Settling into this New Year means starting new home renovation projects, whether they are big or small everyone seems inspired by this new beginning to finally conquer these projects. We’ve decided to come up with some tips to help those renovating homeowners to help make this project a successful one!
Learn from Others
One of the best ways to get inspiration and to avoid pitfalls is to follow the experiences of other homeowners. A number of web sites offer online chronicles of home improvement projects, along with reply forms, message boards, and chat rooms that let you ask questions and get feedback. Also, try chatting with employees at your local hardware stores while you are doing your research on the supplies you’ll need for your project. Many times, they’ve heard a horror story or two and can give you some helpful advice.
Planning ahead can make or break your do-it-yourself project/renovation or even a bigger project that requires a contractor. Try to address as many details as you can before starting your project. Ask tons of questions before demolition even begins, so you thoroughly understand what you are getting yourself into. Although you may dream of having a spacious new addition, the project may not make sense if you plan to sell your house in a few years. Moreover, your own family’s needs may be very different in a few years. Will the plans you draw today fit your future?
Prepare Yourself and Your People
There is a season for everything, and some seasons are better than others for major remodeling projects. For most exterior house projects, such as painting or deck-building, temperate seasons such as late spring, summer, and early fall are best. For roofing projects, the middle of the summer provides the longest stretch of dry weather. Interior projects can be done at any time of year, as they are independent of the weather, but these are only ideals. Contractors and tradesmen often extend those seasons as far as possible, because, like most people, they cannot afford to shut down their businesses due to inclement weather. As a result, they have workarounds that allow them to roof far into the fall or paint in the winter.
Arranging Your Schedule
Do not expect to rearrange your work schedule or curtail local leisure activities due to your remodeling project. If you are working with a contractor, they usually work around your local schedule. Remember, they are receiving a hefty commission. So, meeting you at the job site after work or during your lunch break is what they do. However, if this is a do-it-yourself project you may need to sit down beforehand and give yourself a reasonable timeline to complete your project but don’t cancel all of your plans or put off spending time with friends and family. Putting off your social life can cause a project to become more difficult or give the impression it is taking longer to complete than planned. Balance your time between the project and your daily lives.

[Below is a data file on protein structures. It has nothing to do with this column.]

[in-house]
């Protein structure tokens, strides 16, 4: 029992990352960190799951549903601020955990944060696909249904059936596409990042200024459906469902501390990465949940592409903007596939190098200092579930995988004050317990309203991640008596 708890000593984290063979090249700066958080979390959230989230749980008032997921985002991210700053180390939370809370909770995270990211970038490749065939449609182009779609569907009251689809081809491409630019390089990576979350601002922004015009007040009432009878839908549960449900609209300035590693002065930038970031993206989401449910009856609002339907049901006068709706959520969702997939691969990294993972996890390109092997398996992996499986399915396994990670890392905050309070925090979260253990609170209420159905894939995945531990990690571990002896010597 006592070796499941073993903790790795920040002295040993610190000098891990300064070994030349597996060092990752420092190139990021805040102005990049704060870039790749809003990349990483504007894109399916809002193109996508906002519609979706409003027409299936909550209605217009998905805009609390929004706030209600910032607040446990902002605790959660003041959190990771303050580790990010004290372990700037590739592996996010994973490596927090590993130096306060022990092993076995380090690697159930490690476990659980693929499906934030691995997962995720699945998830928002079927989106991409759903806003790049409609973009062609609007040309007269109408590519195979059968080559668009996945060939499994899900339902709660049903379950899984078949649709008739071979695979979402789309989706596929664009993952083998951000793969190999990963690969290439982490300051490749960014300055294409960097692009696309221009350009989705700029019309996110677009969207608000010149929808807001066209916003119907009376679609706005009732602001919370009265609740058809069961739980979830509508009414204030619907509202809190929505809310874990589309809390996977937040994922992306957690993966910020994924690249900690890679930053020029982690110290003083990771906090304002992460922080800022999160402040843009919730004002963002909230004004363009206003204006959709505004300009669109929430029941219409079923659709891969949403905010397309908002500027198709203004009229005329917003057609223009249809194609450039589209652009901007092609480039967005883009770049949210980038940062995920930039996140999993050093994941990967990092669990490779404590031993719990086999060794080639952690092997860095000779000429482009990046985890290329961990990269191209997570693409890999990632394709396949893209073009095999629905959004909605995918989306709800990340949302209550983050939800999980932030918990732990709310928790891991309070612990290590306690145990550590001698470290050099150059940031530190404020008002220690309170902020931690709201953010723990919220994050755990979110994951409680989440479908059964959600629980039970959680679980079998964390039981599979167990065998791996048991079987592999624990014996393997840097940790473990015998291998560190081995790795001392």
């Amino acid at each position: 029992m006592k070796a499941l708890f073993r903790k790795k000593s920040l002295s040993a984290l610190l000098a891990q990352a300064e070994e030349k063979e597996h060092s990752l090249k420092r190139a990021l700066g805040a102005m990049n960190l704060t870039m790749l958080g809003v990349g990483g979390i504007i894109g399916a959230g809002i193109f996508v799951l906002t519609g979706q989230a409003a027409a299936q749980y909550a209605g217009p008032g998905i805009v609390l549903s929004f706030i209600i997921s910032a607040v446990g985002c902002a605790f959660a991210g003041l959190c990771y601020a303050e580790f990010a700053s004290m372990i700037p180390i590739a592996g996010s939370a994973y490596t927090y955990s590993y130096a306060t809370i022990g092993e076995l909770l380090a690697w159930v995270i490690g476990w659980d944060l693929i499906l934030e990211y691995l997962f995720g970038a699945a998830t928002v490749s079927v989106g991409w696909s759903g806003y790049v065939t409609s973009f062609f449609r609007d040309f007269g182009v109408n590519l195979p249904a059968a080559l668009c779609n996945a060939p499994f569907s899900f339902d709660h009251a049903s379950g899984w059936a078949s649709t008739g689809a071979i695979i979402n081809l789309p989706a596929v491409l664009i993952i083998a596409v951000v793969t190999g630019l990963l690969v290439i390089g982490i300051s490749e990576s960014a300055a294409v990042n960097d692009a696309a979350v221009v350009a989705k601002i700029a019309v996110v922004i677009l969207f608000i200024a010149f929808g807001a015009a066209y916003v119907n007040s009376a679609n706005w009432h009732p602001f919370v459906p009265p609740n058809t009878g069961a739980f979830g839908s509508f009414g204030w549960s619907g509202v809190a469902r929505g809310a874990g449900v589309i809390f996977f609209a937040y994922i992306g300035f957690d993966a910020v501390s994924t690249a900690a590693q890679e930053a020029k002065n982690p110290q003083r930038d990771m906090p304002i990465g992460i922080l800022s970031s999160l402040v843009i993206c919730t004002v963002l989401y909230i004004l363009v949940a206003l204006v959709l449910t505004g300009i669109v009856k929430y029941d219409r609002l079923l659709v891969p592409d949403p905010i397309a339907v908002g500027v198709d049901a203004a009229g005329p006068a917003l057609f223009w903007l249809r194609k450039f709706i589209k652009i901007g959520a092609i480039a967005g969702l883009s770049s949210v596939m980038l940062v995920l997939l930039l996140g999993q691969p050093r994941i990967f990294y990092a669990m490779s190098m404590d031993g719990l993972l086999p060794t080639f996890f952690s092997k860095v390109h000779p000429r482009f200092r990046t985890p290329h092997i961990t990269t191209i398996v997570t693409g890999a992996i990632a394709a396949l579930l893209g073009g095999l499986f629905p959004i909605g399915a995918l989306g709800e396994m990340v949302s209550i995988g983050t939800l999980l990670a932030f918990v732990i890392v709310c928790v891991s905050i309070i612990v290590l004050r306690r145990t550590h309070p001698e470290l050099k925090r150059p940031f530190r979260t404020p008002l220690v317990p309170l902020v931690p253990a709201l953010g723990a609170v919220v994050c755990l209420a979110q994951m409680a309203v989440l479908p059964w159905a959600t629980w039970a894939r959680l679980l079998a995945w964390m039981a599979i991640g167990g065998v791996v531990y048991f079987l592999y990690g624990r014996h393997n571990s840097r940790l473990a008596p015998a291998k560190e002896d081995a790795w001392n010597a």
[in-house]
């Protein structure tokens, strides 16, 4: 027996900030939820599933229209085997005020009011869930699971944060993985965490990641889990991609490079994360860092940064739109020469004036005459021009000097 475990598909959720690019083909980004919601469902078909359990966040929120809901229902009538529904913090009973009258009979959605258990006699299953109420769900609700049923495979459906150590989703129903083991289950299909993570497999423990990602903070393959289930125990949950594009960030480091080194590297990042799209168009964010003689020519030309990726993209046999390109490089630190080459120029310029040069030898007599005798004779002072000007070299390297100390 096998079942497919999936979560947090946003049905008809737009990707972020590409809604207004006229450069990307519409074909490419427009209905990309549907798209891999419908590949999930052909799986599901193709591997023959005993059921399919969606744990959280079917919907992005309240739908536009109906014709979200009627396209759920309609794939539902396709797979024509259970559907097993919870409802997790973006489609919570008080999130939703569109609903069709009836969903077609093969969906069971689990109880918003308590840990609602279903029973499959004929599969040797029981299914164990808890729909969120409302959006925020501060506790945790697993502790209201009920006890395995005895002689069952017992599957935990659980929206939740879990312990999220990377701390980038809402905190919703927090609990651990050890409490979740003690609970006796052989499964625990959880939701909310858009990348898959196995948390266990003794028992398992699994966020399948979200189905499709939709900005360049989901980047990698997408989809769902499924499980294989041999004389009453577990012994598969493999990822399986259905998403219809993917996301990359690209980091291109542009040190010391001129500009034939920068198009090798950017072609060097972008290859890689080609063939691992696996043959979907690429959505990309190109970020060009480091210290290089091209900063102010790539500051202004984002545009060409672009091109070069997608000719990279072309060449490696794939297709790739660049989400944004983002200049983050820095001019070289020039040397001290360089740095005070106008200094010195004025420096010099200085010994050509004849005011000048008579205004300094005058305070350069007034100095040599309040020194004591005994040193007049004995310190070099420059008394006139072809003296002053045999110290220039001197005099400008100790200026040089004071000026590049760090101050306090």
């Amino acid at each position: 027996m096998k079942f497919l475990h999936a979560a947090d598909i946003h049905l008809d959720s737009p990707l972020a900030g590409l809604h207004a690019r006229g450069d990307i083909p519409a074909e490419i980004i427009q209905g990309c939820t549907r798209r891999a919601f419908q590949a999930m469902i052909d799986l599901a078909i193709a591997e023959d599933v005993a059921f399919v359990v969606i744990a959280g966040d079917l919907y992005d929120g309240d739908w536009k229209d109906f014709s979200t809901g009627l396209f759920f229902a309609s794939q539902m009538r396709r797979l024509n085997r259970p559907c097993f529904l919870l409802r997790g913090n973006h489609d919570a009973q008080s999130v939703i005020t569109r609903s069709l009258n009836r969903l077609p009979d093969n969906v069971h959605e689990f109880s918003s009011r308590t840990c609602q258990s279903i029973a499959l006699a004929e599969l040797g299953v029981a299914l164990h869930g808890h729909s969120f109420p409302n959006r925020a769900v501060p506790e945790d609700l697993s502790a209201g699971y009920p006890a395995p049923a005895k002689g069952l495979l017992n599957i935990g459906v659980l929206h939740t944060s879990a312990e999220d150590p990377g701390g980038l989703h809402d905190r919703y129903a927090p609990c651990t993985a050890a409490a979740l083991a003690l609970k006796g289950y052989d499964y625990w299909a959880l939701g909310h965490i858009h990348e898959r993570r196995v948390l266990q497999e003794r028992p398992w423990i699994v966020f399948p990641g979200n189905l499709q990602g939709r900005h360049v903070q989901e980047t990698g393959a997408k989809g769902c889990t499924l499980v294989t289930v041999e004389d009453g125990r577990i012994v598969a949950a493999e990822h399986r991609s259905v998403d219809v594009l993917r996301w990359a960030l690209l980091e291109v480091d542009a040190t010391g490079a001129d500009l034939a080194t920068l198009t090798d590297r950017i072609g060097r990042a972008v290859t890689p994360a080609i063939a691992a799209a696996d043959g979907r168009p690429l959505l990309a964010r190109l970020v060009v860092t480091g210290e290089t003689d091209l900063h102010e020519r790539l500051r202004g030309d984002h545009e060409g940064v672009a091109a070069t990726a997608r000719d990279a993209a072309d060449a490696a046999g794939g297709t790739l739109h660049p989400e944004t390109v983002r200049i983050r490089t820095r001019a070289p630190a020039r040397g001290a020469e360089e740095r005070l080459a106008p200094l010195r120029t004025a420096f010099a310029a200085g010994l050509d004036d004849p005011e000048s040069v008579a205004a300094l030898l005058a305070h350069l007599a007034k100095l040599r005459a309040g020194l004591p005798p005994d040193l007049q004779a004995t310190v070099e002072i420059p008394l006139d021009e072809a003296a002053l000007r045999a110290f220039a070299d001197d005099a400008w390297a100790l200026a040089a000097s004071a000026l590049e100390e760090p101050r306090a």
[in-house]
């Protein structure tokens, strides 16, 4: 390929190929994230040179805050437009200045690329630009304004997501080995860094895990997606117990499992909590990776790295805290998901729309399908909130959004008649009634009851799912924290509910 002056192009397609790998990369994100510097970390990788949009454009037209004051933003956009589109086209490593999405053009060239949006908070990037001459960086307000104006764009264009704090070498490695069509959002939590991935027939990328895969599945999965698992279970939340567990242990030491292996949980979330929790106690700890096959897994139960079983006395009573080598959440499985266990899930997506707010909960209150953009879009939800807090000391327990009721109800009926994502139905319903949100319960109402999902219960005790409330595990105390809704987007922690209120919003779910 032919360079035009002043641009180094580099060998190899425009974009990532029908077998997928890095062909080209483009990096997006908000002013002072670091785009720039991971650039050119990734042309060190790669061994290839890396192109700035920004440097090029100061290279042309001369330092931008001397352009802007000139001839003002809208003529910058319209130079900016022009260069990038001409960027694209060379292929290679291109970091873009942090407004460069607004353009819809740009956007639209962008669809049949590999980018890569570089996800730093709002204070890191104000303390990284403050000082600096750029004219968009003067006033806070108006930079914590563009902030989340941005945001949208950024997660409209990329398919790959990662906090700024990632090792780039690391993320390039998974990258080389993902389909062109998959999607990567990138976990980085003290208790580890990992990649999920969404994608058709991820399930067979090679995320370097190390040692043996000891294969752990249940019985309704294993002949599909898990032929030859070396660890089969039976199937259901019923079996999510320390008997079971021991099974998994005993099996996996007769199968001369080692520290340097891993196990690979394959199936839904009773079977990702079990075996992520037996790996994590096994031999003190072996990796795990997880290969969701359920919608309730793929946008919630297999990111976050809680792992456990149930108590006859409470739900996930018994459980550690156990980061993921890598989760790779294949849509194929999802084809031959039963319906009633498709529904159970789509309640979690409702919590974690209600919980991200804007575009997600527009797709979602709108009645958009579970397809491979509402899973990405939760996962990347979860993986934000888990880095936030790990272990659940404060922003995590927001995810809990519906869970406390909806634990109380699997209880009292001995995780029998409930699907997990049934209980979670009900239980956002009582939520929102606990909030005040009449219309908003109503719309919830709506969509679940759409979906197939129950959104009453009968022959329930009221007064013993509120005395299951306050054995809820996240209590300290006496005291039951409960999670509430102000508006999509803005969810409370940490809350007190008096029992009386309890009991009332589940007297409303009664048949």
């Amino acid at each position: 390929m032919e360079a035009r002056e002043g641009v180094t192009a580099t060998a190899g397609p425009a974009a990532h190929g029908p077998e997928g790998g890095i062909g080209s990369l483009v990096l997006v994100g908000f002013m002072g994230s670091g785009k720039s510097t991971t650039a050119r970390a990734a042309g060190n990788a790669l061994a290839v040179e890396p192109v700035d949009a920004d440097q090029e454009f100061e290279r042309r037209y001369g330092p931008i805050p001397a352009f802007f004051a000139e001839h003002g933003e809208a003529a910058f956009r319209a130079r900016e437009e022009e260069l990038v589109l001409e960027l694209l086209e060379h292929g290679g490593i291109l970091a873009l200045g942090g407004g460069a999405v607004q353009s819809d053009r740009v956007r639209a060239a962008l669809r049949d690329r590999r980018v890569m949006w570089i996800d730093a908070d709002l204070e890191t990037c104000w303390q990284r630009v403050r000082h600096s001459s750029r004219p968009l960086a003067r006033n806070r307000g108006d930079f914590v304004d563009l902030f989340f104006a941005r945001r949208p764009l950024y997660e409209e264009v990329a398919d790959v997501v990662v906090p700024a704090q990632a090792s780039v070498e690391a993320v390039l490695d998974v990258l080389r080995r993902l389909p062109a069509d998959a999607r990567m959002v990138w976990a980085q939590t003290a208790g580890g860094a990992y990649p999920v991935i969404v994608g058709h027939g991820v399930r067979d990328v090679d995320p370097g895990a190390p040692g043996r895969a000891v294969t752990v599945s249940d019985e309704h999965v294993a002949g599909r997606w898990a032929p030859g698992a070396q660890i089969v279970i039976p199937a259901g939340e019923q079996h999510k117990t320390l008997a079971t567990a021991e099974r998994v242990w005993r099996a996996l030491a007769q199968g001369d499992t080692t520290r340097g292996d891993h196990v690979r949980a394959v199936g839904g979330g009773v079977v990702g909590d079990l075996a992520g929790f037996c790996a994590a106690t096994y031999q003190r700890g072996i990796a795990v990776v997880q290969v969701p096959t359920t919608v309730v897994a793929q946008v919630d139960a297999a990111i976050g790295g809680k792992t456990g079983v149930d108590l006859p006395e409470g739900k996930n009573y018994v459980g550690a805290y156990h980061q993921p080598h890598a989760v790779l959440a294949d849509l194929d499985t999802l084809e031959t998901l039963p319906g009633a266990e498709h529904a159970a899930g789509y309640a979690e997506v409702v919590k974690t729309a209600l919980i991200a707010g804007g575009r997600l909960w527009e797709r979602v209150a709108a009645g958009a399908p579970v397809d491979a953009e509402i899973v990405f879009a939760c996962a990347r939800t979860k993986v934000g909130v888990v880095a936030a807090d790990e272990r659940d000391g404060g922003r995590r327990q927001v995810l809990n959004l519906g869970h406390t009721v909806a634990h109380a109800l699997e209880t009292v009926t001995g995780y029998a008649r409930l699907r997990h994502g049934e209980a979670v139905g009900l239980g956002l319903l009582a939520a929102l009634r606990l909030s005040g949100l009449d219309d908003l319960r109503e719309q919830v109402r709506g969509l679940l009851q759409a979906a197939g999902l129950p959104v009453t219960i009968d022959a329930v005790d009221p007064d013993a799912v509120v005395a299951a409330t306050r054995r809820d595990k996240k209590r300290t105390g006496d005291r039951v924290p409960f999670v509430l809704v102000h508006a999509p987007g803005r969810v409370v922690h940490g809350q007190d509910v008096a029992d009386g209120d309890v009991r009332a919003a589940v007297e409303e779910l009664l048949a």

Neighbor and Community Relations
If you live in a single-family detached home, you probably are not legally obligated to seek approval from your neighbors for your project. Remodeling projects that touch the property line, like fences, are an exception. If you live in a condominium, you may need to seek approval from the board for remodeling projects within your walls. It is almost certain that you will need approval for projects that involve common (shared) walls or your home’s own interior walls. As a goodwill gesture, though, you should talk to your adjacent neighbors, informing them of your upcoming plans.
In Case Your Project Requires a Contractor or Outside Assistance: Prepare Your Home
How Much Should You Do Yourself?
Some homeowners believe that they should not have to lift a finger prior to their upcoming project. Others jump in wholeheartedly by “helping out” the workmen prior to or during the project. What should you do? In general, it is unwise to do absolutely nothing prior to your remodel. Some prep work, such as clearing out rooms, is involved, and it is only to your benefit to do this yourself. Unless you have made prior arrangements with your contractor, you should not do any work during the course of the remodeling project. Contractors dislike it when clients change things around at night or on weekends when the workmen are not around, as this impedes the workflow.
3 Things You Absolutely Must Do
- Move Fragile and Precious Items: China, photos, artwork, electronics, and all other items that you do not want to get broken or dusty should be moved by you out of the work area and into safe zones (see below).
- Clear Rooms of Large Items: What about the big stuff, like sofas, cabinets, large rugs? If you are capable, the best-case scenario is for you to remove these items from the work zone and seal them tightly in plastic sheeting. If you are not capable, speak to the contractor about this. For a nominal fee, the contractor may agree to have some of the workers perform this task for you.
- Keep Your Items Safe from Theft or Misplacement: Whether located in the work area or not, any items of monetary value – jewelry, cash, precious metals, even some prescription drugs – should be removed from the home and placed in a safe deposit box. If you have a home safe, store them there. You don’t want to play the blame game with your contractor or their workers, especially if it turns out your child misplaced something.